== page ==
More than seven years have passed since the publication of Gregory Pardlo’s debut, award-winning collection Totem. While not exactly an anomaly for the poetry world, the years are a reminder of the concentration necessary to create the insightful, musical, and complex poems of his new book, Digest. “Written by Himself,” ends with the lines “I read minds before I could read fishes and loaves; / I walked a piece of the way alone before I was born.” Indeed, there is a preternatural quality to this poet’s work, an intangible wisdom that emerges whether he’s meditating on Heraclitus or Chris Rock. Pardlo corresponded via email about over sharing, confronting misogyny, and being nominated for an NAACP Image Award.
—Erica Wright for Guernica
Guernica: In the poem “For Which It Stands,” you wrote, “I wanted history I could touch like a flank of a beast.” How did you choose which stories to explore in this collection?
Gregory Pardlo: The choices came about—I want to say organically, but compulsively might be more like it. On top of whatever else I’m doing, I’m usually teaching some form of composition. The benefit of this is I get to read across disciplines. Often enough (between grading and rereading the texts student essays are responding to) that work spills over to my creative reading/thinking, and I reach a point of saturation where I can’t distinguish between texts and writers and everything starts to blur and smudge together. When I find myself in that kind of unrest, I try to yield to the moment and see where it might take me. So it wasn’t the stories I chose so much as these constellations of ideas that sort of happened to me.
My own emotional health issues were bullying me during the time I was drafting that poem. It was a pressure I couldn’t pin down or diagnose. And like many, if not most, writers I had the self-consciousness to recognize it made great conditions for writing.
Guernica: One of the dramatic monologues embodies the voice of Louis Althusser. What drew you to this particular man or murder?
Gregory Pardlo: My own emotional health issues were bullying me during the time I was drafting that poem. It was a pressure I couldn’t pin down or diagnose. And like many, if not most, writers I had the self-consciousness to recognize it made great conditions for writing. In many ways that was easier than dealing with the problem, and it hadn’t yet occurred to me that I could do both—deal with it and write about/inside it. So I was looking for a story to give shape to my (what else to call it?) sadness so I might better imagine some obverse form of happiness.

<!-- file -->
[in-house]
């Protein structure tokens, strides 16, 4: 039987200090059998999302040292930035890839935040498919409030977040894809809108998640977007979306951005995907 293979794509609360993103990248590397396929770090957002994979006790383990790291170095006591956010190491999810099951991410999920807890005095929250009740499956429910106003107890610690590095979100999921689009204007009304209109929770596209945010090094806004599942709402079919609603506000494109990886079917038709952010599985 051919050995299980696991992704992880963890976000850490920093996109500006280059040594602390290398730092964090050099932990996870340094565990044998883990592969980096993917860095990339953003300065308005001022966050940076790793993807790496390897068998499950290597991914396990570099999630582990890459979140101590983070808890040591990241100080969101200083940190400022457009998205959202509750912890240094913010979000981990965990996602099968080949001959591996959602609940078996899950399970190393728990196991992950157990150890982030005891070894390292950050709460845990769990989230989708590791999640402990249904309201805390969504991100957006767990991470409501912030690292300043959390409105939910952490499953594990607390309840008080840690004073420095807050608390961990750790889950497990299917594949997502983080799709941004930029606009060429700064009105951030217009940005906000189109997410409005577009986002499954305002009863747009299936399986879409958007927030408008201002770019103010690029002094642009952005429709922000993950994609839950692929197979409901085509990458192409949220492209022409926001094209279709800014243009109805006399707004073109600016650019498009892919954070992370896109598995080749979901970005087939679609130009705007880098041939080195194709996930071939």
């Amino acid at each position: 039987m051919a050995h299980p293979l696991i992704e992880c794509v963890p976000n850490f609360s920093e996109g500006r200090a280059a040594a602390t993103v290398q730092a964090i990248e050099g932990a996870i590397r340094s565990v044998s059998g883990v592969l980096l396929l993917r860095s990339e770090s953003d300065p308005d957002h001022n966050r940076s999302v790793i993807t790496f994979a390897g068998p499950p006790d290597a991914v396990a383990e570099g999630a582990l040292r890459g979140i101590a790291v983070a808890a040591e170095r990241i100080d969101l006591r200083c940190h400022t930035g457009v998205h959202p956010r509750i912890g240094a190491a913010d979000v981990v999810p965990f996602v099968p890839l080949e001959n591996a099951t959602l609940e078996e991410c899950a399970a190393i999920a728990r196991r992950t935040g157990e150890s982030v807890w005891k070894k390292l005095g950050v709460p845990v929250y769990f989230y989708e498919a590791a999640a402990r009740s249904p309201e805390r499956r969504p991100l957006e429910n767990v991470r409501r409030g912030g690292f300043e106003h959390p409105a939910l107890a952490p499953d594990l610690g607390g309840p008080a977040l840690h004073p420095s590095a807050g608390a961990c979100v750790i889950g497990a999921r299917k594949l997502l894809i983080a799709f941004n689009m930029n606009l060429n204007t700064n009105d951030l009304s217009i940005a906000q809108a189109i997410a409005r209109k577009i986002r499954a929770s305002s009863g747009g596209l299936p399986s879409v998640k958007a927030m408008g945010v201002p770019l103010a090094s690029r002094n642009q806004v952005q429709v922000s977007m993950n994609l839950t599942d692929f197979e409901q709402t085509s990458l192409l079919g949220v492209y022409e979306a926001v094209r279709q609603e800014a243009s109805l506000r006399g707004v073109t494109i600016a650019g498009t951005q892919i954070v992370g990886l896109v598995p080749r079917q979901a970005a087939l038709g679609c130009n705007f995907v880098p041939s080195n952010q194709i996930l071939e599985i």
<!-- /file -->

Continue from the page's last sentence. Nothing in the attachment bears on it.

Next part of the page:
I chanced on Althusser’s memoir, The Future Lasts Forever, in St. Mark’s Bookshop (if you remember that discount table in the back by the poetry shelves) and was immediately taken in by his story, which is her story—Helene’s—the wife he murdered. That was something I found particularly haunting. It may not seem like much of a revelation or breakthrough for anyone else, but for me it was terrifying—that confrontation with misogyny, and the search for any similar programming in myself. The poem took me seven years to write because it took me that long to admit to myself what was hiding there, to say it out loud.
Guernica: Your wife and daughters are evoked in several of these poems. Were there any pitfalls you tried to avoid when writing about your family?
Gregory Pardlo: None. In fact, this was another, big reason why I had to write the Althusser poem. It was my hope of inoculating my family against the kind of ambient aggression and meanness that insinuates itself across generations. There was a habit of denial in my family when I was a kid that it took me a long time to figure out was a form of shame. I don’t want that for my children. If sometimes I appear to be over sharing or confessional, oh well. And [my wife] Ginger, you know, she’s more sanguine about these things. For her, I think (but I’ll ask her), visibility and the scrutiny it invites, as people are always going to judge, is also kind of accountability, a precondition of democracy. I don’t mean to get all flag-waving, but it’s difficult to actively engage the world, however our kids might choose to do that, while looking over your shoulder.